Jan and Tim Solomon, owners and operators of Key Sailing, have been together for 45 years.
When guests step aboard the 41-foot Morgan sailboat Key Breeze on a balmy Sunday afternoon, they’re met with smiles, flowers and a basket of chocolate.
“People who eat chocolate on sailboats don’t start wars,” says Jan Solomon, owner of Key Sailing.
That carefree outlook encapsulates the way Solomon and her husband, Tim, want people to feel while out on the water.
“Sailing is like life: Every book with a happy ending has a few difficult chapters,” Solomon said. “When you sail with us, we hope you will throw the challenging chapters of your book up to the winds with whatever faith you can muster and enjoy the good chapters of fresh air, fine chocolates and a few hours of peace on Earth on our sailboat.”
The couple has lived that lifestyle throughout the past 43 years of marriage.
Tim Solomon was raised internationally in a Christian missionary family. In between missionary trips, his family visited Jan’s family in Sarasota in 1973. His father was friends with Jan’s father, J.D. Hamel. After meeting several times throughout their life, the couple finally took notice of each other.
However, after a week in Sarasota, Tim’s family moved to Medellin, Colombia. The couple frequently wrote letters, and after six months apart, Jan turned down an opportunity to play flute in a National Band tour to go on a missionary trip with her father.
Their destination? Medellin.
Tim, then 18, needed to finish his senior year of high school, so he persuaded his parents to move to Sarasota: his 19th move in 18 years.
It was at Sarasota High School that he and Jan began their love story with each other and with sailing. At the time, the seniors could choose from two extracurricular activities: sailing and the circus.
“Obviously, we chose the latter,” Jan said with a laugh. “We chose sailing because Nik Wallenda really doesn’t want us on a high wire.”
Although they began their sailing careers while teenagers, they didn’t start a company until much later. They graduated in 1975 and were married April 10, 1977. Both of their fathers officiated the ceremony.
“Some time in that first week, we fell in love,” Tim said. “When you feel like you’re in the lifeboat with your best friend, life becomes easier as you travel through the great adventure together.”
But if the couple’s love is a lifeboat, the community they’ve built throughout the world is the water that keeps them afloat.
After traveling throughout the U.S., the couple decided to continue ministry work abroad. They moved to Colombia in 1988 and also spent time with the Waodani people in Ecuador.
The tribe, formerly known as the Auca tribe, received international coverage after five U.S. missionaries attempted to meet with them and were speared to death. Several years after the death of the missionaries, the widows of two of the men and the sister of another returned to the village to live among the Waodani, which eventually led to the conversion of many tribe members.
During their time with the Waodani, the Solomons became friends with tribe member Mincaye, who participated in the attacks and later became a preacher, and his wife, Ompodae.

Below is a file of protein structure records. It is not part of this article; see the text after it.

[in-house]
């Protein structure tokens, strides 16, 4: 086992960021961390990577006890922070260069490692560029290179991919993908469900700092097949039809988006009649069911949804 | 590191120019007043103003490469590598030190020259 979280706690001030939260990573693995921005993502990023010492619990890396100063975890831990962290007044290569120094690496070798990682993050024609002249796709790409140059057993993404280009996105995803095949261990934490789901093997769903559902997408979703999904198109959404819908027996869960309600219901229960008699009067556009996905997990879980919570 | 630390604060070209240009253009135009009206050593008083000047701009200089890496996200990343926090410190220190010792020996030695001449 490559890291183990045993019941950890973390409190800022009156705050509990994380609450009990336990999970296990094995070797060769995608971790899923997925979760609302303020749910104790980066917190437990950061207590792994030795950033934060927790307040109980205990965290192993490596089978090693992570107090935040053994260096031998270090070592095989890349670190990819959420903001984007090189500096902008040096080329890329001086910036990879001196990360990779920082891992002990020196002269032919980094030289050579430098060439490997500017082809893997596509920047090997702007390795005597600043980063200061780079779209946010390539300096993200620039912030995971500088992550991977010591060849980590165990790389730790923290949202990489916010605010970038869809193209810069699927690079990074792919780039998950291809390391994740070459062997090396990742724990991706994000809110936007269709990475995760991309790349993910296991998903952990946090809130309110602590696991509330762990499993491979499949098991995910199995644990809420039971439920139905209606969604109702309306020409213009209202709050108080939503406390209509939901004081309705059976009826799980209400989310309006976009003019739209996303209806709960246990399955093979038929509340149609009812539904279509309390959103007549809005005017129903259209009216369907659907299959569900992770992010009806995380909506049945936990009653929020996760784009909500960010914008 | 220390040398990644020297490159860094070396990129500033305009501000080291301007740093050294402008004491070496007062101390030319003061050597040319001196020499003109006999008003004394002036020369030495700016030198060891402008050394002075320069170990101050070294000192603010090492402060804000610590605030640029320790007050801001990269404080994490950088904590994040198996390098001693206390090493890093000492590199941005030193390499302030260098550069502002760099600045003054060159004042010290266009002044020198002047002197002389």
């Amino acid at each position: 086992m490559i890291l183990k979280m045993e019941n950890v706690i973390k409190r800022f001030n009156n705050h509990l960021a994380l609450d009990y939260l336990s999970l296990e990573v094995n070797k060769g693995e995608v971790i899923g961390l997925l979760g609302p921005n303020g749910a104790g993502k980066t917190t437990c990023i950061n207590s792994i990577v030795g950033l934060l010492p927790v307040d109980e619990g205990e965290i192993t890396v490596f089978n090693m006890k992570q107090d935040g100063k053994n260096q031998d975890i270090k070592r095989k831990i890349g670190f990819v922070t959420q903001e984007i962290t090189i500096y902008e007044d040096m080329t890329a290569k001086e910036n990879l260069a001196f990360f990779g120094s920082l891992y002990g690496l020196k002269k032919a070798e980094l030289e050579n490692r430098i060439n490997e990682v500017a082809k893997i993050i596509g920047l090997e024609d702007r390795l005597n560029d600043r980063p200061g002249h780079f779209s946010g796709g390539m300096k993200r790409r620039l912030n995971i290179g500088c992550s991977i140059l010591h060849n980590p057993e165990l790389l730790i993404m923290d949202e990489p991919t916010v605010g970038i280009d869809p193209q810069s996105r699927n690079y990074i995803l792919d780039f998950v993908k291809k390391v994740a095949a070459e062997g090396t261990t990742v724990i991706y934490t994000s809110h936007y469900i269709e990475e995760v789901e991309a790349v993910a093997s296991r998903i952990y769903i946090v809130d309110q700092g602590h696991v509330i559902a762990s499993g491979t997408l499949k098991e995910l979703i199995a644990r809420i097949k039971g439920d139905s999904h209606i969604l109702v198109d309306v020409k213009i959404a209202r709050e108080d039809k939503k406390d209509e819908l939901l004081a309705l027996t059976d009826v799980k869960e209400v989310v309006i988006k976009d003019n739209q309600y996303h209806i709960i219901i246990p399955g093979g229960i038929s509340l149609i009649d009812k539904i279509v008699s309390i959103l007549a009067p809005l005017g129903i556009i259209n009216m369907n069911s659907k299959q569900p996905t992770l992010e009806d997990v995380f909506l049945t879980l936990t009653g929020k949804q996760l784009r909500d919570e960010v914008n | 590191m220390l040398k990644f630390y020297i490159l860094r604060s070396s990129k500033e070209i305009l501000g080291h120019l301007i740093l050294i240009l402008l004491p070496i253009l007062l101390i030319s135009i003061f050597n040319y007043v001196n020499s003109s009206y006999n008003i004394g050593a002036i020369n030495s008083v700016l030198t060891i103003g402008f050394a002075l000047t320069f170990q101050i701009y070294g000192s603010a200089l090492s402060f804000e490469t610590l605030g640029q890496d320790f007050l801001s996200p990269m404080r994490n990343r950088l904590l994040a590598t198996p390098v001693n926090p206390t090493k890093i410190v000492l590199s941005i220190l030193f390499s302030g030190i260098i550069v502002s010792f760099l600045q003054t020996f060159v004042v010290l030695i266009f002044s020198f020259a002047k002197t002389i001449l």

After they returned to Florida in 1999, the Solomons helped coordinate a trip to Sarasota for the couple, who eventually were part of a documentary and later toured with Christian singer Steven Curtis Chapman. It was while they were all on a boat in Sarasota Bay that Ompodae said something that stuck with Jan forever.
“She said, ‘How can you have people in your life who are not in your daily life?’” Jan said. “We’re not with the people we love all at the same time, especially now. We want to honor graduates, marriages — we have people that plan for months to spend time on our boat, and we want people sailing with us to make that happy memory they can cling to when they have a scary chapter in life.”
In 2007, the Solomons received an opportunity to help people celebrate on a greater scale. The couple was approached by Tom and Sally Reed to take over their sailing charter business. At the time, it wasn’t something the couple had ever considered, but they decided to take a chance.
“I believe, many times, the most spectacular things that have happened in life come to you,” Tim said. “They’re not something you seek out.”
Since then, they’ve sailed enough miles to travel around the world twice and have welcomed celebrities, wedding parties and even a member of the Apollo 11 moon mission team on their boat.
“We felt called to change the world,” Jan said. “It changed us instead and followed us home to Sarasota. Now we truly can make a global difference locally.”
Now the couple focuses on giving back to the community that they say gives so much to them. Jan, who refers to herself as “the town grandma,” regularly looks for ways they can help others. Their 2020 mission is to include a donation from every cruise to Hope Fleet, a charity currently sailing supplies to the Bahamas to help with hurricane recovery.
As for the future of the 14-year business, the couple says they don’t see stopping any time soon.
“It’s our mid-life crisis, but we’re sure having fun doing it,” Tim said.
Back on the boat, a guest questions which Sarasota County island they’d be seeing.
“We don’t know which direction the wind is going to be blowing, so we’ll go where the wind takes us,” Jan tells them.
The group leans back and relaxes. It’s never seemed to steer the couple wrong before.
Join the Neighborhood! Our 100% local content helps strengthen our communities by delivering news and information that is relevant to our readers. Support independent local journalism by joining the Observer's new membership program — The Newsies — a group of like-minded community citizens, like you. Be a Newsie.